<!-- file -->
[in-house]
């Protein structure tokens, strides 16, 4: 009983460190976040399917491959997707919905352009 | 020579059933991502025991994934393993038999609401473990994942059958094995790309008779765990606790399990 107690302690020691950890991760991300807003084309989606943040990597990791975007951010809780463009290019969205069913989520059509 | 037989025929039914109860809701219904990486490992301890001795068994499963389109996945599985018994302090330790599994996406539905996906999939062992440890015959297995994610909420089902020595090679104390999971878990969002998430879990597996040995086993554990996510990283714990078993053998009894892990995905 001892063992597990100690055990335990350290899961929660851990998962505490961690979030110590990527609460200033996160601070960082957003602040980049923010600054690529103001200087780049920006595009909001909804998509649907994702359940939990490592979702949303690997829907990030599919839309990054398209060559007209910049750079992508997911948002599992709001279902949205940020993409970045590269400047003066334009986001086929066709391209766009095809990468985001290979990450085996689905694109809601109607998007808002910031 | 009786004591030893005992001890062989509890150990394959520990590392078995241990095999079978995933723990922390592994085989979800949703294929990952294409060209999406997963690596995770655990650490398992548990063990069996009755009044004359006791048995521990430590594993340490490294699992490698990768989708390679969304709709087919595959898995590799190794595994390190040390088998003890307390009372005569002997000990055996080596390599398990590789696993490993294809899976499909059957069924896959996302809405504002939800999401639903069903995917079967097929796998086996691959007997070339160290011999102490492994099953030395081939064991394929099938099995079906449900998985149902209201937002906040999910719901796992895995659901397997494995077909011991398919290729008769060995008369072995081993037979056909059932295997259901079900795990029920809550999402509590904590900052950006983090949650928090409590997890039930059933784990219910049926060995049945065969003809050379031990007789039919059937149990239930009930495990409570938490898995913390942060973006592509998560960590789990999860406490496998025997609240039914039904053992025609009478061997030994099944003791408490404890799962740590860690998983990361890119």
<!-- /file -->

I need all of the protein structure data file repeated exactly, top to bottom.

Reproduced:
[in-house]
């Protein structure tokens, strides 16, 4: 009983460190976040399917491959997707919905352009 | 020579059933991502025991994934393993038999609401473990994942059958094995790309008779765990606790399990 107690302690020691950890991760991300807003084309989606943040990597990791975007951010809780463009290019969205069913989520059509 | 037989025929039914109860809701219904990486490992301890001795068994499963389109996945599985018994302090330790599994996406539905996906999939062992440890015959297995994610909420089902020595090679104390999971878990969002998430879990597996040995086993554990996510990283714990078993053998009894892990995905 001892063992597990100690055990335990350290899961929660851990998962505490961690979030110590990527609460200033996160601070960082957003602040980049923010600054690529103001200087780049920006595009909001909804998509649907994702359940939990490592979702949303690997829907990030599919839309990054398209060559007209910049750079992508997911948002599992709001279902949205940020993409970045590269400047003066334009986001086929066709391209766009095809990468985001290979990450085996689905694109809601109607998007808002910031 | 009786004591030893005992001890062989509890150990394959520990590392078995241990095999079978995933723990922390592994085989979800949703294929990952294409060209999406997963690596995770655990650490398992548990063990069996009755009044004359006791048995521990430590594993340490490294699992490698990768989708390679969304709709087919595959898995590799190794595994390190040390088998003890307390009372005569002997000990055996080596390599398990590789696993490993294809899976499909059957069924896959996302809405504002939800999401639903069903995917079967097929796998086996691959007997070339160290011999102490492994099953030395081939064991394929099938099995079906449900998985149902209201937002906040999910719901796992895995659901397997494995077909011991398919290729008769060995008369072995081993037979056909059932295997259901079900795990029920809550999402509590904590900052950006983090949650928090409590997890039930059933784990219910049926060995049945065969003809050379031990007789039919059937149990239930009930495990409570938490898995913390942060973006592509998560960590789990999860406490496998025997609240039914039904053992025609009478061997030994099944003791408490404890799962740590860690998983990361890119």